How Kickstarter works is people back your project and you can give different incentives. So, he had any pledge of $80 or more, he would send an early bird signer posted – you know, a copy of this Brooklyn Bridge poster. Is he obligated to even send that in the first place? Because people are just sending him money. I think that agreement might be with Kickstarter. I’m not sure.

NASIR: I don’t know how that works but let’s say he was just selling it on his website and, if it was displayed incorrectly on the website, then I suppose he would not have had to return it.

MATT: Yeah, he wouldn’t have to.

NASIR: Obviously, you should, I’m just playing devil’s advocate here. it’s like, okay, well…

MATT: Yeah.

NASIR: It did cost him quite a bit. I mean, it cost him another $7,000 so he lost half his profit. He was at, like, probably around a 14 or 15 percent profit margin and cut that in half.

MATT: Is it a profit marginal? Like, I said, it’s just free money that he got. I guess you can look at that as income.

NASIR: No, it’s a profit margin because his marketing budget was basically zero and, even though these Kickstarters are backers, at the end of the day, it’s just people buying the product itself in general, right? I mean, there’s some, like, if you pledge a dollar or more, you get nothing, basically – you get updates. And then, let’s see, $10 or more, a thank-you card – wow. But then, $80, it jumps up to an early bird signed poster. Basically, you’re buying a poster for $80. That’s how I see it, at least.

MATT: You didn’t mention that the thank-you card was printed on Crane Lettra Pearl, and signed by him, so let’s not forget that.

NASIR: Oh, wow. Yeah, I totally missed that. Well, what’s interesting, this is estimated delivery in 2013. When did this occur? I mean, this seems like a recent article. It looks like he was a little late in delivering, though – February 2015.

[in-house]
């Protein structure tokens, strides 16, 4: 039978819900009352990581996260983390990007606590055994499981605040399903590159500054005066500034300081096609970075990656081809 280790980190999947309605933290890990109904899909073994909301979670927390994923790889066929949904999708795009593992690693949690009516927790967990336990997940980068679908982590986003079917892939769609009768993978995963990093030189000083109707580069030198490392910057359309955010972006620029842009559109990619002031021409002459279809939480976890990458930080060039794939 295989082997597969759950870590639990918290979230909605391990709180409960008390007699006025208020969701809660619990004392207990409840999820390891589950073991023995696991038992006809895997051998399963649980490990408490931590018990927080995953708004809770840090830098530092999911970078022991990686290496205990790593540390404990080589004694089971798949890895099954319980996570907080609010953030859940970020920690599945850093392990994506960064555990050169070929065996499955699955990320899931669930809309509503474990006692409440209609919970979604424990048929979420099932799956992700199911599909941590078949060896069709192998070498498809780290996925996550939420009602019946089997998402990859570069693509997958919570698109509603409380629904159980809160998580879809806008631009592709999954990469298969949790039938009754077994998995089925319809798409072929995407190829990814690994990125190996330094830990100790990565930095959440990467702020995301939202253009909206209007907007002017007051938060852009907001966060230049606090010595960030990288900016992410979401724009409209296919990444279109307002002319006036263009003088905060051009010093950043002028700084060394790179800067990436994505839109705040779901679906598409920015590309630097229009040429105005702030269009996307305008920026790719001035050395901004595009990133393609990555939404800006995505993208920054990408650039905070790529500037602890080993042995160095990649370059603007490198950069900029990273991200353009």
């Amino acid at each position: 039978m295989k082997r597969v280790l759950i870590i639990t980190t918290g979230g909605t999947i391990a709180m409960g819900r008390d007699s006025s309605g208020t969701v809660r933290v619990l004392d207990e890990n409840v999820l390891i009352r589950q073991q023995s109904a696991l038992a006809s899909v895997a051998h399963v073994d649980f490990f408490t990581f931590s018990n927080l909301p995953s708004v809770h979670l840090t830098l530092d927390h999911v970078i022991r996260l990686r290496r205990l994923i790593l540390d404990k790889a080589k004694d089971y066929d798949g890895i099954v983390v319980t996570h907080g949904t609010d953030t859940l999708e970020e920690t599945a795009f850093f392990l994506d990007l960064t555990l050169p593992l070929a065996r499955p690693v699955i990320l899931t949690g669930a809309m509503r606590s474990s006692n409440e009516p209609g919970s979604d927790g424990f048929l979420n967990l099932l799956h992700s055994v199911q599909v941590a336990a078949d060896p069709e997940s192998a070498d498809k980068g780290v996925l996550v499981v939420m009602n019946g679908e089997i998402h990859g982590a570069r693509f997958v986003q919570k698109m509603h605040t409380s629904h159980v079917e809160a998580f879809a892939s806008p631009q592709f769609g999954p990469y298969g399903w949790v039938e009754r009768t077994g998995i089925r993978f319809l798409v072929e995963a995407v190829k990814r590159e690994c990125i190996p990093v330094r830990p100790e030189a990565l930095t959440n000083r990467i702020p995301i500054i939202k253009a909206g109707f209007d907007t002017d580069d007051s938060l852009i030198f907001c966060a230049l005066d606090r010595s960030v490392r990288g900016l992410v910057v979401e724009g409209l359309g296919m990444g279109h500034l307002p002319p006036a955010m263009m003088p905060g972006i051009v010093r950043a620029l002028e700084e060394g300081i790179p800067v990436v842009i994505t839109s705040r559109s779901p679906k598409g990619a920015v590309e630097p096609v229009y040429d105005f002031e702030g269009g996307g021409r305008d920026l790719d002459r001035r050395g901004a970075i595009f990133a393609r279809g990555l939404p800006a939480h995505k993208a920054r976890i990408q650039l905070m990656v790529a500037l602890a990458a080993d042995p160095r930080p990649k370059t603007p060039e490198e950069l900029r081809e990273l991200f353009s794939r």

MATT: You know, that’s kind of the thing that we were talking about possibly discussing this before, but the downside of some of these Kickstarters is, you know, they set their goals and they have no idea what kind of backing they’re going to get. I don’t know. Can you cut it off at a certain point, too? I’m not sure. But sometimes, if it’s really popular, especially if it goes viral, then you get this huge – I guess this is what happened to the glitter guy that we discussed, even though that was a plan. You get this huge feedback and then you have to fulfill all these orders or the backers that you said you were going to send these things to and then you’re like, “Well, now I have to spend all this time and money fulfilling all these orders,” so it can kind of backfire in a sense even though you’re still getting money at the end of the day, presumably profiting off of it.

NASIR: This stuff happens though in real life, right? Because you may have a product or even a service that all of a sudden takes off, goes viral in its own way, and you have maybe purchase order to fulfill. At that point, your profit margins may be such that, you know, maybe you’re doing it yourself or whatever but you can’t handle that but, at the same time, how do you expand quickly to make sure you fulfill your orders? These are real world problems that occur all the time. So, I guess this guy just had to deal with it, just like everyone else.

MATT: Yeah, and you’ll see that. I watch Shark Tank sometimes and you’ll see that on there.

NASIR: Yeah.